Landmarks. There are several museums - The Museum of History and Archaeology; P. K. Yavorov House-Museum (22, Kracholovi Street, in the centre of the town). Among the personal belongings are the inkpot and the watch of the poet as well as a part of his library. The house of G. Danchov (the centre of the town, now an entertainment establishment offering Bulgarian cuisine) is a supreme example of Bulgarian Revival Art. Tyankov's House and Manchev's House stand out with their exceptional architectural design of the past century. One of the few remaining horse-driven mills in the country is preserved in the yard of the latter. Both houses are now modern restaurants with authentic 19th century interior, which make them unique attractions to all visitors. One of the most interesting and best-preserved houses from the beginning of the 20th century now hosts Bulbank Office. The Holy Mother Church, built in 1846 is one of the four oldest churches of its kind in the town. Every year Chirpan celebrates January Days of Yavorov - a festival of literature and art in honour of the great poet. Every odd year the town hosts the Atanaska Todorova National Contest for Country Music Performers in memory of the great Chirpan-born singer.

Accommodation: Chirpan Hotel (3-star, 9, Yavorov Str.). The town has good restaurants and entertainment facilities among which one may note the 3-star Park Tavern, located in the town's central park.

Tourist intormation - at the hotels, at the Town Hall (1, Suedinenie Blvd. at the very centre of Chirpan) as well as at Srednogorets Tourist Association (in the centre, tel.: 0416 2425).

Transport. Chirpan is located on the major motor- and railway line Sofia - Plovdiv -Bourgas and maintains regular bus connections with Plovdiv, Stara Zagora, Dimitrovgrad, Haskovo, Purvomai and other towns in the region. The bus station (Industrial Quarter, R K. Yavorov Street) and the railway station are near in the eastern part of the town. All express and passenger trains stop at Chirpan railway station.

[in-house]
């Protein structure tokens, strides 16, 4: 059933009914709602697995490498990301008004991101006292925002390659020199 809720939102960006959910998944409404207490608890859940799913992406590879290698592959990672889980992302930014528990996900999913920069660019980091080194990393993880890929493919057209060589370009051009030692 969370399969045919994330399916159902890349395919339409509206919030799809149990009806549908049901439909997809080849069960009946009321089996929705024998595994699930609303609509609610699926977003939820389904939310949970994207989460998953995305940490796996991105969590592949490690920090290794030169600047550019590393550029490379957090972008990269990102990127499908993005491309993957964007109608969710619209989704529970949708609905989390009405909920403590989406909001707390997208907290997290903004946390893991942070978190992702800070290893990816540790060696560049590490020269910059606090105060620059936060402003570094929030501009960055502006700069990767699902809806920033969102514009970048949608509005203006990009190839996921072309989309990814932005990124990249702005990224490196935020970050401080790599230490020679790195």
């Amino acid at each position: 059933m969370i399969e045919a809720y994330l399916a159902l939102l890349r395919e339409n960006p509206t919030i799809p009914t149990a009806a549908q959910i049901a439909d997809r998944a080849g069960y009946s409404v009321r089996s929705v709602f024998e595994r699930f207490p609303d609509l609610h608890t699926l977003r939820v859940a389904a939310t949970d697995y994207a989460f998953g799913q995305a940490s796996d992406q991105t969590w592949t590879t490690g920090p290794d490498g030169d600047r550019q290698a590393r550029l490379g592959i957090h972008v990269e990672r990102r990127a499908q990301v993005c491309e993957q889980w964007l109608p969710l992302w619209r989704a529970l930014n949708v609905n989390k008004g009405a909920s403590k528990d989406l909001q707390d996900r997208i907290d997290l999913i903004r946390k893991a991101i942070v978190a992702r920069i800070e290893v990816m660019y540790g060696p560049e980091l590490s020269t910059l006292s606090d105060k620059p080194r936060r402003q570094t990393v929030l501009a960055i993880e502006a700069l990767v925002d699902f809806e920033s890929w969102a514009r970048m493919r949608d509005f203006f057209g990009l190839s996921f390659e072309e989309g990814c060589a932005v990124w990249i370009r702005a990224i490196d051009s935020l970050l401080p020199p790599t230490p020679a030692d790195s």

Surrounding areas. Merichleri Balneological Resort is located 17 kilometers to the east of the town. Its mineral waters have a temperature of 34°C and an output rate of 12-15 liters/min. The water is excellent for curing intestinal diseases, liver and gall disorders. One can reach the resort by the regular bus or by the train to Dimitrovgrad. 8 km northeast of Chirpan, one can visit the remains of the Roman fortress (Sherampol -see the text above). The Granitski oak-tree is the oldest tree in Bulgaria (over 1600 years of age) and stands in the village of Granit (20 kilometers north-west of the town, easily accessible by regular bus). The Kamenna Svatba (the "stone wedding") is a natural phenomenon of stone 25 km north-west of Chirpan and 2 km from the village of Medovo with regular bus lines. Yagach Hunting Park (5 km west of the town) is an excellent place for recreation, sports and hunting. There is a municipality owned villa where - against modest prices -one may check-in for the night. The Ethnographic Museum in the village of Spassovo (8 km to the north with regular bus lines) is another point of interest; the key is hold at the mayor's office) – all of them situated in the centre of the town

Dimitrovgrad (top)
Intro:
Dimitrovgrad (45 918 inhabitants; 100 meters above sea level) is a town in the very heart of the Gornotrakiiska (Upper Thracian) Plain on both sides of the Maritsa River.

Full text:
It is located at the distance of 48 km to the south of Stara Zagora, 78 km east of Plovdiv, 13 km north of Haskovo, 215 km west of Bourgas and 220 km to the southeast of the city of Sofia. It is an important industrial centre and one of the youngest towns in Bulgaria. It is also a regional administrative centre.